Then the image appeared clear in front of her eyes.
"The prevailing culture supports the husband's subjugation of his wife. If I had not seen it before, I must have seen it at that moment."
Aronki remembers the people who told her that her focus on her job had caused her marriage to fail. At the time, she was trying to ignore the rumours, but it was painful.
When her parents separated, all eyes were on her mother, and there were questions about what she could have done to prevent her husband from alienating her. Society required a woman to remain in an unhappy or even abusive relationship, and gave her no guidance on how to get out of that relationship and begin to live a prosperous and balanced life.
So, on that day, as she left the courtroom where Mary's mother had been divorced, Aronki made the decision to help people adjust to the end of their relationships in the most dignified manner possible.
Over the following years, Aronki studied personal status law and trained in relationship counseling.
Nowadays, every day that passes by Arunki is different. The attorney and relationship counselor, with 40 years of legal experience and more than 10 years as a certified relationship counselor, wakes up every day to find many messages on Facebook or her email — most of them from women — asking for help in adjusting to ending relationships.
Arunki is one of a subset of relationship counselors called "breakup counselors" - counselors who are trained to help people break out of the cycle of grief and pain that follows the end of a relationship.
“The job of a breakup counselor is to help a person proudly move past an inevitable and painful period of their life,” Aronki says. “While a relationship counselor helps a person become loved by someone else, a breakup counselor helps them become loved again by themselves.”
This operation is carried out under the cover of secrecy.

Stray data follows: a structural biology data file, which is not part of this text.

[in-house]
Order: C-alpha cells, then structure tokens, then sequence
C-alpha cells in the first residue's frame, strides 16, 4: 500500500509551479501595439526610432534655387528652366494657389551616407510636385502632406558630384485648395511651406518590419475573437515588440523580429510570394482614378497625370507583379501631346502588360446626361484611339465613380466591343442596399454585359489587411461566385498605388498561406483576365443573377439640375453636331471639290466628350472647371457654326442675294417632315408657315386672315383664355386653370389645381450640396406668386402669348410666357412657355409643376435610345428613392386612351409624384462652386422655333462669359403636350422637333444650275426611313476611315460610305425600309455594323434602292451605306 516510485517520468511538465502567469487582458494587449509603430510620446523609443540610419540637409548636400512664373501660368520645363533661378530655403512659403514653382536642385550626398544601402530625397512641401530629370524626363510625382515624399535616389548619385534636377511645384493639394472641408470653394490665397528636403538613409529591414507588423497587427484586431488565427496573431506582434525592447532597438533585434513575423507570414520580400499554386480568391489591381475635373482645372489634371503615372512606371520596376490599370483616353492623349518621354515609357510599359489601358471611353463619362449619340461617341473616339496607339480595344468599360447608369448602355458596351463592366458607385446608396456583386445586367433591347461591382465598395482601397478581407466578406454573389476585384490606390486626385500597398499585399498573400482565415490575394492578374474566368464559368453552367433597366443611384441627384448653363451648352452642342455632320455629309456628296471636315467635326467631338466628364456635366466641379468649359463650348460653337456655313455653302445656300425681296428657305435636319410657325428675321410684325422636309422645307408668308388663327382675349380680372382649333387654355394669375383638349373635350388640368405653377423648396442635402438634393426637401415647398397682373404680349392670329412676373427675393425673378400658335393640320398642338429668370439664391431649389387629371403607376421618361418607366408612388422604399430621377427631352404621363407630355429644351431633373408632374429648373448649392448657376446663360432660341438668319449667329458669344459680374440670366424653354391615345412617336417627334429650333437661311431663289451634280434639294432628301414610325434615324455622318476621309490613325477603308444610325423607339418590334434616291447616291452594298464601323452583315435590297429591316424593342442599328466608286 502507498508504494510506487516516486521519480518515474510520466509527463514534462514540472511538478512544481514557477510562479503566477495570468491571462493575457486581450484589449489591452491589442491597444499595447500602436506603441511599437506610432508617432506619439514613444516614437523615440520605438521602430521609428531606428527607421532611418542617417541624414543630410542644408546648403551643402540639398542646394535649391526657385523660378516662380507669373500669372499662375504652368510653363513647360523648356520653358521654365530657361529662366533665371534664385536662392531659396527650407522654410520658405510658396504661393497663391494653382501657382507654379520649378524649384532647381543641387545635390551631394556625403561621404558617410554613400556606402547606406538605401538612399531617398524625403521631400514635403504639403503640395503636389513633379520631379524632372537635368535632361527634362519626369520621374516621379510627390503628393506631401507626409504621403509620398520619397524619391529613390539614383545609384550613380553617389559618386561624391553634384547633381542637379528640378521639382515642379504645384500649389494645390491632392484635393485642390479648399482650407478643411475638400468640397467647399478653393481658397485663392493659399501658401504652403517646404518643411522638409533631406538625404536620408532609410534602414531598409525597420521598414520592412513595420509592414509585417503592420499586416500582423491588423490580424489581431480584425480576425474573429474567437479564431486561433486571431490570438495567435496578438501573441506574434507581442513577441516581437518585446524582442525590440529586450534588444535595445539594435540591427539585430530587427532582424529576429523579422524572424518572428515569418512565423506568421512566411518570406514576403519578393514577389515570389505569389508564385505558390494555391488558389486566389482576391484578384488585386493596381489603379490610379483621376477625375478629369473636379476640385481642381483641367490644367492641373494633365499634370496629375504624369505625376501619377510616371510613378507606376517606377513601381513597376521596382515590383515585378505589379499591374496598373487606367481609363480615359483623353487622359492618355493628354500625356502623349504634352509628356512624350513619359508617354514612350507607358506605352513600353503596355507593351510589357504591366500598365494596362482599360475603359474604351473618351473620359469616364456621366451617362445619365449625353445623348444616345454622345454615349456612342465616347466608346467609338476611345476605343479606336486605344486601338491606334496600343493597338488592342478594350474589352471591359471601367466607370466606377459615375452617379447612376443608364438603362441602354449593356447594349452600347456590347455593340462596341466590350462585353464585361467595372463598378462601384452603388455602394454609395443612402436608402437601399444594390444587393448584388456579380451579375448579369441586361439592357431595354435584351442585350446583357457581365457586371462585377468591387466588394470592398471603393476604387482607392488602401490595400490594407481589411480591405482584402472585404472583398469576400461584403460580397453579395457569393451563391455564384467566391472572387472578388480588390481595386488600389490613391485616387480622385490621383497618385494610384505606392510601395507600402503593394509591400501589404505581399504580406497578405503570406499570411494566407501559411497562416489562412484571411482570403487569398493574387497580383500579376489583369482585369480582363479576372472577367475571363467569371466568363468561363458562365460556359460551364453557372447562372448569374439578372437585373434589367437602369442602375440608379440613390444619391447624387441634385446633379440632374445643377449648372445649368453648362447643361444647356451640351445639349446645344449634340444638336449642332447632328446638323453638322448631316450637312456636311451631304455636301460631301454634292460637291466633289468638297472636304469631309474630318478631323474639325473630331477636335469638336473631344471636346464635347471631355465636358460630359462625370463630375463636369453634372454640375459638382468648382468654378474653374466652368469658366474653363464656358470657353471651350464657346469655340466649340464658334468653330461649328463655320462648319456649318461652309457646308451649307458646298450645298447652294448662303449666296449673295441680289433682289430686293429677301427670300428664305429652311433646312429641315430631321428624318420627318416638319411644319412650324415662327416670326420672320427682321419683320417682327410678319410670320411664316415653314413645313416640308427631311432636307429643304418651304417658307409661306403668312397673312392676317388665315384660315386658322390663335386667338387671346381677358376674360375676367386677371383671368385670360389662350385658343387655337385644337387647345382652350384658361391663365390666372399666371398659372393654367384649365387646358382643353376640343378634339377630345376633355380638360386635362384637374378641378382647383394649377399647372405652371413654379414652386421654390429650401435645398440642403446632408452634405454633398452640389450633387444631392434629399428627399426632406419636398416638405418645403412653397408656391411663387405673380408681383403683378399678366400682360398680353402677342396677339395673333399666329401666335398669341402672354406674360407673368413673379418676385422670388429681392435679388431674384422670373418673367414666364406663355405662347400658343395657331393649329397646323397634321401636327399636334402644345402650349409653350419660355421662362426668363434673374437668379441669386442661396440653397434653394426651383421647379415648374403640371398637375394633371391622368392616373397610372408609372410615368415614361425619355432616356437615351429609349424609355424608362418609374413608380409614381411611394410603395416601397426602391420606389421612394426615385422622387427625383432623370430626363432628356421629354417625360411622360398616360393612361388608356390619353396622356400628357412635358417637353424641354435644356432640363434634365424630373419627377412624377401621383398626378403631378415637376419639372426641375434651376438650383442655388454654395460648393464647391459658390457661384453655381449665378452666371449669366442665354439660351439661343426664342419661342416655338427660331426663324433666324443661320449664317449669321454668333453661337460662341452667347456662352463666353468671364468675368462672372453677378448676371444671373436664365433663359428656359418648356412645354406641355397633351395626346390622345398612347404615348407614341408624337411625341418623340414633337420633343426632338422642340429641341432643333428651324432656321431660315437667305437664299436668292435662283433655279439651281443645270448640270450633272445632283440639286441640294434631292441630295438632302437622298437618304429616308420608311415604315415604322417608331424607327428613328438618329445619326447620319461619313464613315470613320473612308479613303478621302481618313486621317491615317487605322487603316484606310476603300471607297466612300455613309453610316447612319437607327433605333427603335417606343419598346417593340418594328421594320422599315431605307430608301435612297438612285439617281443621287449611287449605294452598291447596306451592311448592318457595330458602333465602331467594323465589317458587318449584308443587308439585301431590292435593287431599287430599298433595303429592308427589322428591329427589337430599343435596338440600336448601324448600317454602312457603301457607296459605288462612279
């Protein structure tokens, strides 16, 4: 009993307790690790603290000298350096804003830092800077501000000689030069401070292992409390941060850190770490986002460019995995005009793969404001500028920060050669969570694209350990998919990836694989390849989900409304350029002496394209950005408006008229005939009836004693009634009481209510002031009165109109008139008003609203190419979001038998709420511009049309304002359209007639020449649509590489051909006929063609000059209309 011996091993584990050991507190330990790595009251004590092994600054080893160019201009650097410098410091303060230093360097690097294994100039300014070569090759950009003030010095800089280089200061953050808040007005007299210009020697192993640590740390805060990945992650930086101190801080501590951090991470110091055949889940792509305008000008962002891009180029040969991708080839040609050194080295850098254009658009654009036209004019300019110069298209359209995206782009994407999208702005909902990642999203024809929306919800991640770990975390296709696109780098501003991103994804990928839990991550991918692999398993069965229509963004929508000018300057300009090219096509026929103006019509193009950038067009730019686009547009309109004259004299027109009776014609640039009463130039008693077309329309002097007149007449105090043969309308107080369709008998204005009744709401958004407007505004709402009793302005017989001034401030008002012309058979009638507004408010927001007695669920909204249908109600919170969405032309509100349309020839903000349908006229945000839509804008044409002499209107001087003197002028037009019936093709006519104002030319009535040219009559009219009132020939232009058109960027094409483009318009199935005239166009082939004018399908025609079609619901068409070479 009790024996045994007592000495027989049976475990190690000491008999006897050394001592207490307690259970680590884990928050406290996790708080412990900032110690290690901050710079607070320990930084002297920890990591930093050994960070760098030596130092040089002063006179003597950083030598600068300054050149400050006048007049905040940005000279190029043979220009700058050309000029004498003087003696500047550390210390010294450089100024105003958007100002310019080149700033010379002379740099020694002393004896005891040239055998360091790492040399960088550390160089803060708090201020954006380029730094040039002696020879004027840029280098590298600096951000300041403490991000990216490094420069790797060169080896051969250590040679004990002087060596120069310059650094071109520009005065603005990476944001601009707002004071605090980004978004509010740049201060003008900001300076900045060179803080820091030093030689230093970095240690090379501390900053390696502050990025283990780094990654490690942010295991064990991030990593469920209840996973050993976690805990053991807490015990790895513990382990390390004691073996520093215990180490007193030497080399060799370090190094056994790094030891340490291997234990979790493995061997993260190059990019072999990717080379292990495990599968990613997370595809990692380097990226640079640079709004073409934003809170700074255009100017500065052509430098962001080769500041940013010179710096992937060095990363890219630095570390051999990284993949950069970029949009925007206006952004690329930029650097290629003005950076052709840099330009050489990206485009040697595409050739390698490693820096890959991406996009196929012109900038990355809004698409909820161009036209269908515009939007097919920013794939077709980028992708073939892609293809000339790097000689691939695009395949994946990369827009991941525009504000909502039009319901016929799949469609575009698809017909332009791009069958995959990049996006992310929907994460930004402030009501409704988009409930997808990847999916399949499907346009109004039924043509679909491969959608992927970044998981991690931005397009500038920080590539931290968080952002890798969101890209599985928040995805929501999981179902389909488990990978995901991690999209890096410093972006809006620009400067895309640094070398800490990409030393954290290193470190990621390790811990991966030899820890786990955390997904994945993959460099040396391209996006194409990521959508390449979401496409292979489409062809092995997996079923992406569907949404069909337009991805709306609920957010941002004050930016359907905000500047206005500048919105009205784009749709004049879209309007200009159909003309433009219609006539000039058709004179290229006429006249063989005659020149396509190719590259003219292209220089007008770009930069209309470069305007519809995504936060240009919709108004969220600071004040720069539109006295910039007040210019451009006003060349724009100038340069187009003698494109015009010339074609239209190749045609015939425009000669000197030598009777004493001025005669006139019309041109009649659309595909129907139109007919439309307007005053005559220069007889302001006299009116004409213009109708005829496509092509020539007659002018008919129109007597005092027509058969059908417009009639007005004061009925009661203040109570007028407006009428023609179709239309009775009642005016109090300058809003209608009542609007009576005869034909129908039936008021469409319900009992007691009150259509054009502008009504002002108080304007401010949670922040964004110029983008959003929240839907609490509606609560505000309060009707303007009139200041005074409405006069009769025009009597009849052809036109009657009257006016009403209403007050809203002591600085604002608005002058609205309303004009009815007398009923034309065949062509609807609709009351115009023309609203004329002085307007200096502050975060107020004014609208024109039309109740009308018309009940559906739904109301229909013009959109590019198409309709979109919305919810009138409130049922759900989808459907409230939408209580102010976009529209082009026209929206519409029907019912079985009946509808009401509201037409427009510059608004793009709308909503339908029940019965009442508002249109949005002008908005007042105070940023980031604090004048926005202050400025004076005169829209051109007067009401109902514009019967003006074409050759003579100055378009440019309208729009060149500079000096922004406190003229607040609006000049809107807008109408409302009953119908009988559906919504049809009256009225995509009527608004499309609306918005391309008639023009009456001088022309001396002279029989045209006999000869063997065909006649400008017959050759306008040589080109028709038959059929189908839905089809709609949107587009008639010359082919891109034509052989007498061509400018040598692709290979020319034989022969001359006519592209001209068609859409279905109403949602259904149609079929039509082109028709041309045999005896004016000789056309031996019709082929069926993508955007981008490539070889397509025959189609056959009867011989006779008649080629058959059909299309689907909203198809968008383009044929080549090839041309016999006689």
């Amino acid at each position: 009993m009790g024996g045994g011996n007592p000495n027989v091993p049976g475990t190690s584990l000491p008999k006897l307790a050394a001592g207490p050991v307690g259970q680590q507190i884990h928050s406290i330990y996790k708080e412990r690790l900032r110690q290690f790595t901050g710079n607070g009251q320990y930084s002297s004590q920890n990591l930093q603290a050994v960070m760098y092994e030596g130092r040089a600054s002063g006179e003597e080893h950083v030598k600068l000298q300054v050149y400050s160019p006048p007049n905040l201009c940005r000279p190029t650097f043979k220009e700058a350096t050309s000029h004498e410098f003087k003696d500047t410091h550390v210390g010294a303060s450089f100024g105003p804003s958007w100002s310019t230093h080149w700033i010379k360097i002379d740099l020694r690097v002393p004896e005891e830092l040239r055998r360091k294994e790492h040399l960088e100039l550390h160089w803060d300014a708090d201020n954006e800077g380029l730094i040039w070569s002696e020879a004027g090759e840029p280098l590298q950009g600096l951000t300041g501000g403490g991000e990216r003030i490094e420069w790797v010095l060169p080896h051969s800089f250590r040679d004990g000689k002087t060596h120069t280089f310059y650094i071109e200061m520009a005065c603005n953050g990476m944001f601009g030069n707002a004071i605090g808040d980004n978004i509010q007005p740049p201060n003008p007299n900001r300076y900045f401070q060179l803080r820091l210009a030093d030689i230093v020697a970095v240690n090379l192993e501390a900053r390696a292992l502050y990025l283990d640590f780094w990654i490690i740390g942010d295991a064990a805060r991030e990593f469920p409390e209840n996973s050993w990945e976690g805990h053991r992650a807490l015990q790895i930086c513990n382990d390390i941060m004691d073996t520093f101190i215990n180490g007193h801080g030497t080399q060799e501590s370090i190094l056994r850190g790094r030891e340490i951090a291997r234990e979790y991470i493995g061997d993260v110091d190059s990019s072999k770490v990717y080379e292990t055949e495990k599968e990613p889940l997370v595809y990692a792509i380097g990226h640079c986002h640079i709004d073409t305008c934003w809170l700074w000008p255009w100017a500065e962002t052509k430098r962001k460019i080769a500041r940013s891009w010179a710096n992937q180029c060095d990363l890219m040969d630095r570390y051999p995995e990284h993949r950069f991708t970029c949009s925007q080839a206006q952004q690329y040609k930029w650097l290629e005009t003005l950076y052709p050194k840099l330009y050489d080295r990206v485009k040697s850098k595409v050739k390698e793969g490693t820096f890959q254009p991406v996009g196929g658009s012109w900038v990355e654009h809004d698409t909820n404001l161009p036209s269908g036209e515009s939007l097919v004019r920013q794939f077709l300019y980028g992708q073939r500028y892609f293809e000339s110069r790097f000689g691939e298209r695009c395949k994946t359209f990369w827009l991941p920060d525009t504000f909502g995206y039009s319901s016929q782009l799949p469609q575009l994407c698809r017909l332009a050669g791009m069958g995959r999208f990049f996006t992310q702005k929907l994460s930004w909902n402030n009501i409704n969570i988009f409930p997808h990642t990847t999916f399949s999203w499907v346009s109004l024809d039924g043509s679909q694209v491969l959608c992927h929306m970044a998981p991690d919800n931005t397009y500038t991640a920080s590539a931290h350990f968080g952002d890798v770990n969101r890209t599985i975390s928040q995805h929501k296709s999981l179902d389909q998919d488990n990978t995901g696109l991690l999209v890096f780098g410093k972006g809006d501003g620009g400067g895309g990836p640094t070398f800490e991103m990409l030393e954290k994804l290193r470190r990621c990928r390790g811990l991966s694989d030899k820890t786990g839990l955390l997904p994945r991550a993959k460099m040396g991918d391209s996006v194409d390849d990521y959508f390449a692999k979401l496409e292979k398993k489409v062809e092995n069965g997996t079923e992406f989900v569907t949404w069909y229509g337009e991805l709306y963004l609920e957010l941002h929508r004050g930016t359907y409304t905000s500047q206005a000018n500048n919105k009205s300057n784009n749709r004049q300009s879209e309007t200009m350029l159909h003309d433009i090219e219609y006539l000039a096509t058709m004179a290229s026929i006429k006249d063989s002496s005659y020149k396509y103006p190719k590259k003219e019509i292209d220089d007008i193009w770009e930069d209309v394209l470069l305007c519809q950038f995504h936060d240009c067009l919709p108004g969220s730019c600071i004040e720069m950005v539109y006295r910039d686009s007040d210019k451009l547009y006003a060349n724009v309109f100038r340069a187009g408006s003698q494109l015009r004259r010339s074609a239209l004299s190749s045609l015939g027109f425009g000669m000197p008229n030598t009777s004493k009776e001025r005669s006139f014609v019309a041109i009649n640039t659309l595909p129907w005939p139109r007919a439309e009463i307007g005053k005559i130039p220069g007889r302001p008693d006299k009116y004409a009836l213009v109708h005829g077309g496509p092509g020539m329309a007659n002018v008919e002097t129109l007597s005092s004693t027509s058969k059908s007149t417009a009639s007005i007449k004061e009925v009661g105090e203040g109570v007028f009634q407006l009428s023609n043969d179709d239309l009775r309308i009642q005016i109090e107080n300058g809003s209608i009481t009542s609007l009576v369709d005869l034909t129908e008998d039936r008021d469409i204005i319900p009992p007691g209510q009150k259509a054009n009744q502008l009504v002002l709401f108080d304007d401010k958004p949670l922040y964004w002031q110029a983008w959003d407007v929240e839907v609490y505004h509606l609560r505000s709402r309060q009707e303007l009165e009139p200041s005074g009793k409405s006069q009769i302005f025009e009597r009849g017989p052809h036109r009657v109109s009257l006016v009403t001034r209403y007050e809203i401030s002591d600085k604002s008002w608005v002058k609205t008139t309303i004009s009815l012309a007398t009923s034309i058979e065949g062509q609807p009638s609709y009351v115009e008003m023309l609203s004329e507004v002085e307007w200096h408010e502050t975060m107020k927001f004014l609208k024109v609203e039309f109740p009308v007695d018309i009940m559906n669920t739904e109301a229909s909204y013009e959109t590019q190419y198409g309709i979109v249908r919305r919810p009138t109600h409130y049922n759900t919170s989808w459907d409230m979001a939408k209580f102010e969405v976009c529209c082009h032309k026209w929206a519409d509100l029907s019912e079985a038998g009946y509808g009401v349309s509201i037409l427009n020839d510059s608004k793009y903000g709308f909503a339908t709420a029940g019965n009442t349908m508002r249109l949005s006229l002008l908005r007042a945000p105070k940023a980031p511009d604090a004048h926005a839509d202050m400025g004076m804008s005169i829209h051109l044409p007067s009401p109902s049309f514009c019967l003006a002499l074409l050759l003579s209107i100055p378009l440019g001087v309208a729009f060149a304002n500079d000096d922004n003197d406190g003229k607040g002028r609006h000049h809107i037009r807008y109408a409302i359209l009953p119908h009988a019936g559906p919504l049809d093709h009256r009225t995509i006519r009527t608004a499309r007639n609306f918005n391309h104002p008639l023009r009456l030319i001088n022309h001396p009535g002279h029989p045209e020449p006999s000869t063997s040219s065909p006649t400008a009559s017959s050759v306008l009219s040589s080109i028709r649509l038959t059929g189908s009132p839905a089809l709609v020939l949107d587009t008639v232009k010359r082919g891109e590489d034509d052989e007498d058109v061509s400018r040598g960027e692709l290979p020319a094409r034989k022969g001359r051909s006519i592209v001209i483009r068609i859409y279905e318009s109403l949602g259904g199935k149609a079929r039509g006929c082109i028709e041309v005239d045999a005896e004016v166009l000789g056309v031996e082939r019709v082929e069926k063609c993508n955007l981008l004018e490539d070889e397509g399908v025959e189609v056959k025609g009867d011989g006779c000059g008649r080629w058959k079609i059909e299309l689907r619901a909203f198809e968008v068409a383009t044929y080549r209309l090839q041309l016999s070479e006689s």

“I get messages from people who don’t follow me publicly on social media, which shows that there is still a sense of shame associated with ending relationships,” Aronki says.
- It may be tempting to gorge on unhealthy foods and succumb to depression, but it won't make you happy - eat healthy and exercise
- Spouses usually share money and resources, so look at your expenses and make some adjustments if necessary
But there is certainly a market for separation counseling.
Arunki charges 150,000 Nigerian naira (about $365 USD) for three sessions. She says she begins by making a plan for her clients on how to get their lives back to normal. She adds that the first two weeks are very important. Aronki encourages her clients to cry, to stop following their ex-partners on social media, and to ask a trusted friend to stop them if they try to contact him.
She says, "Your brain will fool you with excuses that you need to call him. Don't listen to him, he is lying to you. If necessary, give your phone to a friend."
Time heals wounds
“Losing a relationship is heartbreaking, and it's a very difficult experience, especially if you haven't had it before. You don't need to say anything at all - just being with family and friends may help. The two most important things to remember are that you don't have to go through this alone, and that the heart heals with time. This difficult period will pass, so live it minute by minute, hour by hour, and gradually your wounds will heal."
- Holly Roberts, consultant with Relate, a charity that advises on family relationships
One of the unusual tips Aronki gives is to change the name of the person you broke up with when referring to them.
"If his name is Stephen, call him Robert when you talk about him. You might be less angry and more objective about Robert."
Aronki then advises her clients on developing long-term strategies.
“Money and possessions are usually common and mixed in relationships, and there is a need to separate them. It's complicated, and people need to get help to deal with it."
Aronki helps women sort out their finances and budget to cope with living on their own.
Aronki says she receives criticism online from people who say: "Of course this woman wants to break up families because she is a divorced woman." She adds that these comments do not bother her, as she has a life partner, and even if she was single, this would not have affected her.
"I'm happy either way," she says. "Isn't that what matters? There is light at the end of the dark tunnel. Sometimes the end of a relationship is an alarm bell that teaches us how to build better relationships in the future."